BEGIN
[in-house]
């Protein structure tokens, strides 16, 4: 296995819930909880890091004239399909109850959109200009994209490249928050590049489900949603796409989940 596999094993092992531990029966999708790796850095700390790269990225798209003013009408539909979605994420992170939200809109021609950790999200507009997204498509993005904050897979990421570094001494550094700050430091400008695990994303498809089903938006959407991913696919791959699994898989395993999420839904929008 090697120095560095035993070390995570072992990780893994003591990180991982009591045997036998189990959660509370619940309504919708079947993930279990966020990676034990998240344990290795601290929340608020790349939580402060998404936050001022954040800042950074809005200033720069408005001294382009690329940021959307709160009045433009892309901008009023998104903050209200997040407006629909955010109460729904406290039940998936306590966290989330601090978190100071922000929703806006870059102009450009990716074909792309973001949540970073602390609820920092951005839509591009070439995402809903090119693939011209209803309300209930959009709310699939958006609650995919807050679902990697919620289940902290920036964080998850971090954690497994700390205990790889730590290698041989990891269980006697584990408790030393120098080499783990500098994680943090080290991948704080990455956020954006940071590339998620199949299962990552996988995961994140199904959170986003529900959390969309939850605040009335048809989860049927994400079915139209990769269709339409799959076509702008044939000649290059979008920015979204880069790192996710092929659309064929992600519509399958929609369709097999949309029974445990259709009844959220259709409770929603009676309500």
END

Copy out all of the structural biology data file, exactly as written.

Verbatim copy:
[in-house]
């Protein structure tokens, strides 16, 4: 296995819930909880890091004239399909109850959109200009994209490249928050590049489900949603796409989940 596999094993092992531990029966999708790796850095700390790269990225798209003013009408539909979605994420992170939200809109021609950790999200507009997204498509993005904050897979990421570094001494550094700050430091400008695990994303498809089903938006959407991913696919791959699994898989395993999420839904929008 090697120095560095035993070390995570072992990780893994003591990180991982009591045997036998189990959660509370619940309504919708079947993930279990966020990676034990998240344990290795601290929340608020790349939580402060998404936050001022954040800042950074809005200033720069408005001294382009690329940021959307709160009045433009892309901008009023998104903050209200997040407006629909955010109460729904406290039940998936306590966290989330601090978190100071922000929703806006870059102009450009990716074909792309973001949540970073602390609820920092951005839509591009070439995402809903090119693939011209209803309300209930959009709310699939958006609650995919807050679902990697919620289940902290920036964080998850971090954690497994700390205990790889730590290698041989990891269980006697584990408790030393120098080499783990500098994680943090080290991948704080990455956020954006940071590339998620199949299962990552996988995961994140199904959170986003529900959390969309939850605040009335048809989860049927994400079915139209990769269709339409799959076509702008044939000649290059979008920015979204880069790192996710092929659309064929992600519509399958929609369709097999949309029974445990259709009844959220259709409770929603009676309500």